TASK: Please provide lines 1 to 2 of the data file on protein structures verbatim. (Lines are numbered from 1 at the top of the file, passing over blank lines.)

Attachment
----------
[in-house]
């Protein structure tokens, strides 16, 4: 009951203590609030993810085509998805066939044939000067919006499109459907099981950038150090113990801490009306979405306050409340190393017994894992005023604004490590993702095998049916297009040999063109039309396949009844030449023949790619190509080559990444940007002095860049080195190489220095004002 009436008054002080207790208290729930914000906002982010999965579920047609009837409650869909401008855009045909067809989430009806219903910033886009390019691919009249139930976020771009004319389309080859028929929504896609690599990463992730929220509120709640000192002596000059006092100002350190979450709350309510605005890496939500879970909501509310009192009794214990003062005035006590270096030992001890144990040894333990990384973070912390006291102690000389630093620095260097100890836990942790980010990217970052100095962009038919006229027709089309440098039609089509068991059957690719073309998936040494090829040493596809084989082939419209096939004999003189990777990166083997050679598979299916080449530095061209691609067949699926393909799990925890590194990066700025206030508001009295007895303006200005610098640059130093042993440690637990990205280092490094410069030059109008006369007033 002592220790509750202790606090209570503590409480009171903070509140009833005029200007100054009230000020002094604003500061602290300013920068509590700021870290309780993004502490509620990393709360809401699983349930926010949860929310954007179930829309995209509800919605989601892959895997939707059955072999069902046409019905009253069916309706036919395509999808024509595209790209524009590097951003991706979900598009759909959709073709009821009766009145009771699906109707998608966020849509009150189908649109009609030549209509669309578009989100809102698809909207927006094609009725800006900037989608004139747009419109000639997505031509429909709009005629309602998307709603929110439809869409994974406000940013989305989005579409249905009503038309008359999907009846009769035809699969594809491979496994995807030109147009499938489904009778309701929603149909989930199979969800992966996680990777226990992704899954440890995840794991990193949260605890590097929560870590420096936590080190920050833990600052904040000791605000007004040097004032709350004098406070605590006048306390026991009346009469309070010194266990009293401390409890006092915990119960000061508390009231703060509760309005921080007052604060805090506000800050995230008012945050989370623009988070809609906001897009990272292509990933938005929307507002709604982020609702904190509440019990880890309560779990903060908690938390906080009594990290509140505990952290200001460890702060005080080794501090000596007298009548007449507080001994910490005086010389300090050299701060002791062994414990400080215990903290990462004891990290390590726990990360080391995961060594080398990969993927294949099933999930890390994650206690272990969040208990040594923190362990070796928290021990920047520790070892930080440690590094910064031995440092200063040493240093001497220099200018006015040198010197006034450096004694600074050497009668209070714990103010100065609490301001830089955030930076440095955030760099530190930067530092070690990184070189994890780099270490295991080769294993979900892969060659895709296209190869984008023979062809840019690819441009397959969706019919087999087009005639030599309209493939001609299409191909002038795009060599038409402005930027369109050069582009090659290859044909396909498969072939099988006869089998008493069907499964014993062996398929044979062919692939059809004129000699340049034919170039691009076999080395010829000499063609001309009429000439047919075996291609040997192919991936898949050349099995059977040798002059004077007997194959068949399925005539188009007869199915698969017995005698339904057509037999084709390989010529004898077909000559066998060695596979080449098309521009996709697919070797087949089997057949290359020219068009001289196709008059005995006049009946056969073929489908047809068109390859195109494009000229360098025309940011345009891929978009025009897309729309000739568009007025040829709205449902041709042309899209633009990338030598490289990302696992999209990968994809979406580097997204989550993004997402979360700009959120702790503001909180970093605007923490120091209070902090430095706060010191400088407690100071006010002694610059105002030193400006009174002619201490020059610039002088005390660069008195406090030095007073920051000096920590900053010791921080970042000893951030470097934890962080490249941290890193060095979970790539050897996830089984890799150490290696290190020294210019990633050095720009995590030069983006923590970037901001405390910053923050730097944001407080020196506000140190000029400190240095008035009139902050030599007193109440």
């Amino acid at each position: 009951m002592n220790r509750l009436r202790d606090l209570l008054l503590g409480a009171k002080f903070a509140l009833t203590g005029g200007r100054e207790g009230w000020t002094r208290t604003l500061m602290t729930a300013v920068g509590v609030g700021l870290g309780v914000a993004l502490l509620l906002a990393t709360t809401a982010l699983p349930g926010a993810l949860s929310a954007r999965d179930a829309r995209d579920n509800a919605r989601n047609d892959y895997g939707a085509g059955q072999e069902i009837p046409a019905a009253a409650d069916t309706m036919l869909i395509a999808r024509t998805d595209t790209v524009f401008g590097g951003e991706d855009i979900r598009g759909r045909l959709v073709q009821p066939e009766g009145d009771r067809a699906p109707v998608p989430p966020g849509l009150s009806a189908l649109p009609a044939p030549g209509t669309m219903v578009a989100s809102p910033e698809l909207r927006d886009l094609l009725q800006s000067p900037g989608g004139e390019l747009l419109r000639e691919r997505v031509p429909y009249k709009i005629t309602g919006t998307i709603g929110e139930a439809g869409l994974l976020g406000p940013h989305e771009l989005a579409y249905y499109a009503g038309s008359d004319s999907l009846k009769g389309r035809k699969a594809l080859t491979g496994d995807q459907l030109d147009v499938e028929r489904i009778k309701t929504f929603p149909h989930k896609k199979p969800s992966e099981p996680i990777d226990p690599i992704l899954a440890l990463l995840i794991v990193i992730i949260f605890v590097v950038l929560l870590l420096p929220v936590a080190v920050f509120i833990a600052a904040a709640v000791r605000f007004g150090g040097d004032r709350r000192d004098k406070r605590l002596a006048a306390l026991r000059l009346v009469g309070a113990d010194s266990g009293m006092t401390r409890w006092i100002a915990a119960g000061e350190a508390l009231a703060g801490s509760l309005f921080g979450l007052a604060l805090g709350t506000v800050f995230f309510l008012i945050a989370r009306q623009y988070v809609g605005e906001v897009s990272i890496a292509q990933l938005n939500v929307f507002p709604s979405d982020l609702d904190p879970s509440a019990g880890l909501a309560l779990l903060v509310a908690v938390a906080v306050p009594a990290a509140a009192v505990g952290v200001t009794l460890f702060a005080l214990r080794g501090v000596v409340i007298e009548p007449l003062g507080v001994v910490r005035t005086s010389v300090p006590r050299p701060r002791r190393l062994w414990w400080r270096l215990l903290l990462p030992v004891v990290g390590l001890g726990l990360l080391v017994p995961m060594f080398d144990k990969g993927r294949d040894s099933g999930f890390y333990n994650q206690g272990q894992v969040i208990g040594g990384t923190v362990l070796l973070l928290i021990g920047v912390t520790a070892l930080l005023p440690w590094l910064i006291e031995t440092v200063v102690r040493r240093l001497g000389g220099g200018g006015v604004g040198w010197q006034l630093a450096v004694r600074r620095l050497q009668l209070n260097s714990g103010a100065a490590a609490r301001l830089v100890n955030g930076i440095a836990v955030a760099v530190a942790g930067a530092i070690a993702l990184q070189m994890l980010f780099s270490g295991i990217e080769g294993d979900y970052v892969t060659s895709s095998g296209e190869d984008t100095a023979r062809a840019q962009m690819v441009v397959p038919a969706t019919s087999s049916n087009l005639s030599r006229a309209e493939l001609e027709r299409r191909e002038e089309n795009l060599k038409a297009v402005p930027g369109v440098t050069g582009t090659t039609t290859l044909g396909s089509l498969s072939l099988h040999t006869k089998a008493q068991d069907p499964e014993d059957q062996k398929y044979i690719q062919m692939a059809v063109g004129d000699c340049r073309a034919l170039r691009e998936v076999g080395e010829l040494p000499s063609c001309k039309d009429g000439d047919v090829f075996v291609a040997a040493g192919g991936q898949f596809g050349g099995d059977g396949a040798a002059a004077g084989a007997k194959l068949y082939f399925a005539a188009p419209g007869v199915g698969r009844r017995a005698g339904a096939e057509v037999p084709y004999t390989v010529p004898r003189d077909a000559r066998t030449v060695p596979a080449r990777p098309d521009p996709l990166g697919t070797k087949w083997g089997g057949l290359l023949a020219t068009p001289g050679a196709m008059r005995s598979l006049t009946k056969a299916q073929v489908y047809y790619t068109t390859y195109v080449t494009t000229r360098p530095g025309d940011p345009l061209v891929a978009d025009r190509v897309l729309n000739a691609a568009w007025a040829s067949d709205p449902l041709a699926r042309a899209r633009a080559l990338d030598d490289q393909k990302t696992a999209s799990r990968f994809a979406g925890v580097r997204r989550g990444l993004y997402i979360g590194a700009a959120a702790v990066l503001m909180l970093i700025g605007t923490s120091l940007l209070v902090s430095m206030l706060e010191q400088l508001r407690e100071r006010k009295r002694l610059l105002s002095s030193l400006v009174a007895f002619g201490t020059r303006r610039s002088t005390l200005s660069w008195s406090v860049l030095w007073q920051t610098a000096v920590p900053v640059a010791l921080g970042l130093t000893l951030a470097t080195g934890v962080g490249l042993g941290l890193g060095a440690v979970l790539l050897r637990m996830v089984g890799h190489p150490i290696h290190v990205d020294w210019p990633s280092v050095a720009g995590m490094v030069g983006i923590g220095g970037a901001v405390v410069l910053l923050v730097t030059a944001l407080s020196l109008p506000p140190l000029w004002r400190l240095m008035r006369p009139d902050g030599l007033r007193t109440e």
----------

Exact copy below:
[in-house]
């Protein structure tokens, strides 16, 4: 009951203590609030993810085509998805066939044939000067919006499109459907099981950038150090113990801490009306979405306050409340190393017994894992005023604004490590993702095998049916297009040999063109039309396949009844030449023949790619190509080559990444940007002095860049080195190489220095004002 009436008054002080207790208290729930914000906002982010999965579920047609009837409650869909401008855009045909067809989430009806219903910033886009390019691919009249139930976020771009004319389309080859028929929504896609690599990463992730929220509120709640000192002596000059006092100002350190979450709350309510605005890496939500879970909501509310009192009794214990003062005035006590270096030992001890144990040894333990990384973070912390006291102690000389630093620095260097100890836990942790980010990217970052100095962009038919006229027709089309440098039609089509068991059957690719073309998936040494090829040493596809084989082939419209096939004999003189990777990166083997050679598979299916080449530095061209691609067949699926393909799990925890590194990066700025206030508001009295007895303006200005610098640059130093042993440690637990990205280092490094410069030059109008006369007033 002592220790509750202790606090209570503590409480009171903070509140009833005029200007100054009230000020002094604003500061602290300013920068509590700021870290309780993004502490509620990393709360809401699983349930926010949860929310954007179930829309995209509800919605989601892959895997939707059955072999069902046409019905009253069916309706036919395509999808024509595209790209524009590097951003991706979900598009759909959709073709009821009766009145009771699906109707998608966020849509009150189908649109009609030549209509669309578009989100809102698809909207927006094609009725800006900037989608004139747009419109000639997505031509429909709009005629309602998307709603929110439809869409994974406000940013989305989005579409249905009503038309008359999907009846009769035809699969594809491979496994995807030109147009499938489904009778309701929603149909989930199979969800992966996680990777226990992704899954440890995840794991990193949260605890590097929560870590420096936590080190920050833990600052904040000791605000007004040097004032709350004098406070605590006048306390026991009346009469309070010194266990009293401390409890006092915990119960000061508390009231703060509760309005921080007052604060805090506000800050995230008012945050989370623009988070809609906001897009990272292509990933938005929307507002709604982020609702904190509440019990880890309560779990903060908690938390906080009594990290509140505990952290200001460890702060005080080794501090000596007298009548007449507080001994910490005086010389300090050299701060002791062994414990400080215990903290990462004891990290390590726990990360080391995961060594080398990969993927294949099933999930890390994650206690272990969040208990040594923190362990070796928290021990920047520790070892930080440690590094910064031995440092200063040493240093001497220099200018006015040198010197006034450096004694600074050497009668209070714990103010100065609490301001830089955030930076440095955030760099530190930067530092070690990184070189994890780099270490295991080769294993979900892969060659895709296209190869984008023979062809840019690819441009397959969706019919087999087009005639030599309209493939001609299409191909002038795009060599038409402005930027369109050069582009090659290859044909396909498969072939099988006869089998008493069907499964014993062996398929044979062919692939059809004129000699340049034919170039691009076999080395010829000499063609001309009429000439047919075996291609040997192919991936898949050349099995059977040798002059004077007997194959068949399925005539188009007869199915698969017995005698339904057509037999084709390989010529004898077909000559066998060695596979080449098309521009996709697919070797087949089997057949290359020219068009001289196709008059005995006049009946056969073929489908047809068109390859195109494009000229360098025309940011345009891929978009025009897309729309000739568009007025040829709205449902041709042309899209633009990338030598490289990302696992999209990968994809979406580097997204989550993004997402979360700009959120702790503001909180970093605007923490120091209070902090430095706060010191400088407690100071006010002694610059105002030193400006009174002619201490020059610039002088005390660069008195406090030095007073920051000096920590900053010791921080970042000893951030470097934890962080490249941290890193060095979970790539050897996830089984890799150490290696290190020294210019990633050095720009995590030069983006923590970037901001405390910053923050730097944001407080020196506000140190000029400190240095008035009139902050030599007193109440």